I’ve made good progress on the canoe over the past few weeks. After the strong back and stations are set up it’s time to start stripping the hull. The first strip is the most important and will eventually become the sheer line. The strip is stapled to the center station and allowed to curve, down, naturally at the ends and is then stapled in place at the ends. The sheer strip is then stapled in place on the other side of the canoe using a four foot level to match its location with the first strip. Again these are the two most important strips, if they do not describe a smooth curve, any abrupt angles will be transferred to the rest of the strips that come next and the canoe will not have smooth, graceful, lines. So after spending a good deal of time looking at the sheer strips from every angle possible, and even having my girl friend (Zoe) look at them I was satisfied with their placement. Now the fun part can begins.
Up to this point the process of building the canoe has just been setting up. Now with each strip added the boat truly begins to take shape. The process of stripping a hull is quite simple, just run a bead of glue in the cove of the previous strip, set the next strip in place, making sure it’s fully seated in the cove of the previous strip and staple in place. Always work from amidships toward the ends of the boat. In an effort to somewhat book match the strips on each side of the hull I would glue two strips in place, trim the overhang on the ends then move to the other side and add two strips there. Moving back and forth from side to side keeps any tensions that may build due to the twisting, gluing, and stapling of the wooden strips distributed evenly throughout the hull.
Progress slows once the bilge is reached; at this point the cedar strips are forced into compound curves as well as twisted vertical to align with the inner stems. It can be tough to get each strip to sit flush against the station. Also, once the bilge is reached, one side of the bottom is stripped past the center line. After the glue is allowed to dry a line is drawn along the center and the excess strips are trimmed off. This center line is then planed flush and true. To fill in the other half of the bottom I had some help from Zoe.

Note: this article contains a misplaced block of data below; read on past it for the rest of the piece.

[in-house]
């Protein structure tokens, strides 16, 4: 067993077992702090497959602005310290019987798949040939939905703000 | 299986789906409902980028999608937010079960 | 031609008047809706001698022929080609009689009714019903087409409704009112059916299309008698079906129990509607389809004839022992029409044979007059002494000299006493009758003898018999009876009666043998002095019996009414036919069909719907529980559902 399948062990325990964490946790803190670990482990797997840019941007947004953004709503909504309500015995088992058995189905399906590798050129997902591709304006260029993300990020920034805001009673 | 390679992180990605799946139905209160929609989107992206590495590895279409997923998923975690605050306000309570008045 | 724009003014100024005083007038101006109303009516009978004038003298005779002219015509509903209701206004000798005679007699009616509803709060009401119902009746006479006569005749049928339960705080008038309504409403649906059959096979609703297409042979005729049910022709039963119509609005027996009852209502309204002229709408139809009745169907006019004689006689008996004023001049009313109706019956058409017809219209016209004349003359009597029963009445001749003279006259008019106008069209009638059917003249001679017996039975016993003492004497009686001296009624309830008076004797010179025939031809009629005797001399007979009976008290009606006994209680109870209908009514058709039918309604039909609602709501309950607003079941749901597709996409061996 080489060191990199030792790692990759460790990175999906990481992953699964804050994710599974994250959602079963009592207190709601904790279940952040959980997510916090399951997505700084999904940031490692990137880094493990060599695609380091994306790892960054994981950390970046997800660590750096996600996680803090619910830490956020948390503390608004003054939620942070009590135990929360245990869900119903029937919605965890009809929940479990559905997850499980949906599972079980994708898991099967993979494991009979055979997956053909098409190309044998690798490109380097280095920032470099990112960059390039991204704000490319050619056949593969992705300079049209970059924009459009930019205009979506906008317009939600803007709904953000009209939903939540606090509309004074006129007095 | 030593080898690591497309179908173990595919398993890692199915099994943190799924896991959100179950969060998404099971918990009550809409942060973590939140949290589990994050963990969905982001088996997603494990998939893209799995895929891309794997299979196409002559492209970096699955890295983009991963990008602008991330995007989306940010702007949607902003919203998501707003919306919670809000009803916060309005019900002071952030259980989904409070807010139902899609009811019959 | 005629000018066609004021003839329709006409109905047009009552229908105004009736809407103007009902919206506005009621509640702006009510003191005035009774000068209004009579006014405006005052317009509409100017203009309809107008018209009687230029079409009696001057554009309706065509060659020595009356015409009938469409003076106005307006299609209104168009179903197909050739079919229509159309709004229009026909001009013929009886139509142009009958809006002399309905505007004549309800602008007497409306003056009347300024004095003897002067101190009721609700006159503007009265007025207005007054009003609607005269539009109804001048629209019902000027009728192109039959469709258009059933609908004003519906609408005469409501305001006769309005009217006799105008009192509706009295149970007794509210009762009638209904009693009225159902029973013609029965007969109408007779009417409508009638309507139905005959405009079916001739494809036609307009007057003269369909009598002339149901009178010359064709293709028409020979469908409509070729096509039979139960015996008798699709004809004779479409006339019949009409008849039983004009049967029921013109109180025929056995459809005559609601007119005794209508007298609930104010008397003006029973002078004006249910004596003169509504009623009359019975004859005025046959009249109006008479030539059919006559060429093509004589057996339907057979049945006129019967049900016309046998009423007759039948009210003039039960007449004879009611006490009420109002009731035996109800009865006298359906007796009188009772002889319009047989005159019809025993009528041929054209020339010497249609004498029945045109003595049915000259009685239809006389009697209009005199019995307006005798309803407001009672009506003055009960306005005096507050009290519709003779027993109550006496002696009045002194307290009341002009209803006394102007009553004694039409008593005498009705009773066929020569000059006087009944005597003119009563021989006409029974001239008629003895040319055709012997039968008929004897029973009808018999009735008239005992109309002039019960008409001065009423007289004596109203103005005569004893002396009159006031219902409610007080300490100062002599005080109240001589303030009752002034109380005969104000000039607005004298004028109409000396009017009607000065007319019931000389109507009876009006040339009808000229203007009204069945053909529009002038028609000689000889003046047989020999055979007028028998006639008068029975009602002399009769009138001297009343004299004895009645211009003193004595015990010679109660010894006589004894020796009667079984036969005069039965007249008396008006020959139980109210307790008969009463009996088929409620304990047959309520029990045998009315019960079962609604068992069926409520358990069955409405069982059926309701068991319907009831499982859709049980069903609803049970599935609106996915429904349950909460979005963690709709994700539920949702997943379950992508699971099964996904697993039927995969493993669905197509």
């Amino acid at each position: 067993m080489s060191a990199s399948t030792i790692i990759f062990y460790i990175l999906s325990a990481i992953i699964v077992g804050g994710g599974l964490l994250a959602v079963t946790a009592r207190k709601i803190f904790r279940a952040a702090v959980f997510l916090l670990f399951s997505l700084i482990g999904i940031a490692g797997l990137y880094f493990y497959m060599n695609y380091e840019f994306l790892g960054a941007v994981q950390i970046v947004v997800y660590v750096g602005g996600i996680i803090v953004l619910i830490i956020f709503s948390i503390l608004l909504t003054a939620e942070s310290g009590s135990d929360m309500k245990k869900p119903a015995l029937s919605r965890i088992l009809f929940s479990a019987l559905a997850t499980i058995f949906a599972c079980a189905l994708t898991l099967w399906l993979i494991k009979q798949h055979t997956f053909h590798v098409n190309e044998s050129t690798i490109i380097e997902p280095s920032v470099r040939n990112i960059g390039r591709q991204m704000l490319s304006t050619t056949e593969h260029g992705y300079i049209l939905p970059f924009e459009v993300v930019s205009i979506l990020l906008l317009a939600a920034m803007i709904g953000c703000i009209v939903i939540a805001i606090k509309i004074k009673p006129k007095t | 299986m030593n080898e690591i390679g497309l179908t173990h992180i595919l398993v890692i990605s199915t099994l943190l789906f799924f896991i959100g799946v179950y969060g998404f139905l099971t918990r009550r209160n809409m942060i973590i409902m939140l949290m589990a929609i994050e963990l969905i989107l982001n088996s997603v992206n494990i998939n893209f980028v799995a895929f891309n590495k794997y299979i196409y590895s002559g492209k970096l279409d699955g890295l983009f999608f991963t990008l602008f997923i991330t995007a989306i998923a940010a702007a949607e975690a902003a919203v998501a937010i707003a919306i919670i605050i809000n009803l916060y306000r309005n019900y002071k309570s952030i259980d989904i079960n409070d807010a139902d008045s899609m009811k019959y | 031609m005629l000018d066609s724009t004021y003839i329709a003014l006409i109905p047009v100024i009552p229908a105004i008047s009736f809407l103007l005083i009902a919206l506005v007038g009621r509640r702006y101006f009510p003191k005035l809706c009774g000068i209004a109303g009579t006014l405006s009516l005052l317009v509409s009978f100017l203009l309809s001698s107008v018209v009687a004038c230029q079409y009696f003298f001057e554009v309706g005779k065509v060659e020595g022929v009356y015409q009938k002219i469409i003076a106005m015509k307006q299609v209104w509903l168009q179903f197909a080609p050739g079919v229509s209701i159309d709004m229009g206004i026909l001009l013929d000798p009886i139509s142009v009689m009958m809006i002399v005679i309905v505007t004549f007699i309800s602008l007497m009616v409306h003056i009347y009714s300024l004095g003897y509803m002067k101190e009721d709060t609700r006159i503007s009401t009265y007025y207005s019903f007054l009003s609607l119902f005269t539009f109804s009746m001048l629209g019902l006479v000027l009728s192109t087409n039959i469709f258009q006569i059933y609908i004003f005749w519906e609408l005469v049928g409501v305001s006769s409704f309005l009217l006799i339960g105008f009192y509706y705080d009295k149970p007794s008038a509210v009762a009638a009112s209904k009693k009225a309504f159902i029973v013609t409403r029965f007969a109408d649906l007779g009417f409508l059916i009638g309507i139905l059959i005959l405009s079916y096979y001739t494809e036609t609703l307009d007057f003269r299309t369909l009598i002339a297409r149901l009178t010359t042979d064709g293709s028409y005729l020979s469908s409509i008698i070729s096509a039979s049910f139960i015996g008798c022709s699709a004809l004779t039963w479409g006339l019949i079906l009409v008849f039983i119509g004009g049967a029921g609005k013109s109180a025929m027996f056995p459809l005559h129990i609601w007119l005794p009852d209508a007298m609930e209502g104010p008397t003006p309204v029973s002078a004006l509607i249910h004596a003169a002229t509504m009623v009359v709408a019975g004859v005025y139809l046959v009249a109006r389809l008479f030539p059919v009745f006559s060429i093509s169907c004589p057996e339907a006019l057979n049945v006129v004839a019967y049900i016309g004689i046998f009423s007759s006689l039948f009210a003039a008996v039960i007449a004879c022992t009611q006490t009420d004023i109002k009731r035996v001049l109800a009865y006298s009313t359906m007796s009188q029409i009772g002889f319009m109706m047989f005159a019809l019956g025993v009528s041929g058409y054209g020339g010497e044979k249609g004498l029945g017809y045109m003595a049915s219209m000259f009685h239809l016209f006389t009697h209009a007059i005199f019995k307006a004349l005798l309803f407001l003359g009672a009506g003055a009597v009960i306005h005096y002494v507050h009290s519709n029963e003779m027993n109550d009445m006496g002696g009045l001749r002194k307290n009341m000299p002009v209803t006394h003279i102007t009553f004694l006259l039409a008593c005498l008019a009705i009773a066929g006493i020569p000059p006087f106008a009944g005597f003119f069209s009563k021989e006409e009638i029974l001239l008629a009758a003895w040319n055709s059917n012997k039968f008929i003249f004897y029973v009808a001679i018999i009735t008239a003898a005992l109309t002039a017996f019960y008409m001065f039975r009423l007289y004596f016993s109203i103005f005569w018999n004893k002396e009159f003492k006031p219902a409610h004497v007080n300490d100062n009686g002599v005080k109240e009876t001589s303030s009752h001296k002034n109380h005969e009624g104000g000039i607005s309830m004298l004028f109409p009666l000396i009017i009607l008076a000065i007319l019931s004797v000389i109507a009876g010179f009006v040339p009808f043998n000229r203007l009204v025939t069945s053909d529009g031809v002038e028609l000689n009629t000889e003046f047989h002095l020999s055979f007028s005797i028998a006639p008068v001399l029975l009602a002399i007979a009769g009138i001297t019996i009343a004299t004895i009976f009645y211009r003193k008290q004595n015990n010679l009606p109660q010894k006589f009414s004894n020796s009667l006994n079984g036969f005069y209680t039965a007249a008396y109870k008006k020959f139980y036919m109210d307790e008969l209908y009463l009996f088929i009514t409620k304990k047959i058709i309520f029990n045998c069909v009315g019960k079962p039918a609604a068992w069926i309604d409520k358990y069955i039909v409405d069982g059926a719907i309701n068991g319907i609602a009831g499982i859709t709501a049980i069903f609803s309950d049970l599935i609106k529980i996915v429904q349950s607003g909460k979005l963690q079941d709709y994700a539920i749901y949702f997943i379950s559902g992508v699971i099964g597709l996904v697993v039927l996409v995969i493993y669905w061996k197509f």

Next I turned my attention to the stems, the outer stems have to be fitted and glued in place using epoxy thickened with wood flour. Originally I wasn’t planning to use screws to attach the outer stems but I was concerned about durability and decided that screws hidden under wooden plugs would be much more durable.
Once the glue was dry I removed all the staples and planed the entire hull to take down the high spots in preparation for rough sanding and fairing the hull. The entire hull was first rough sanded using 80 grit paper then sanded again using 120 grit. The hull was wetted to raise the grain and sanded again with 120 then 220.
Making sure the sheer strip describes a smooth arc. Any weird angles here will be transferred to all the strips that follow.
This photos shows the two by two stripping process I used.
Here I'm approaching the bilge where the strip at the center of station begins to turn to create the flat bottom of the hull. At the stem the strip must be twisted vertical to match the inner stem.
Another view of the sheer line.
The above sequence shows the process of stripping the bottom.
The outer stem is held on with ratchet straps while the thickened epoxy cures.
The outer stem is then shaped.
I used a hand plane to shave down the high spots.
Wooden plugs hide the screw heads.
I wetted the hull to raise the grain and sanded with 220 grit sand paper three times.
Next step, fibreglass.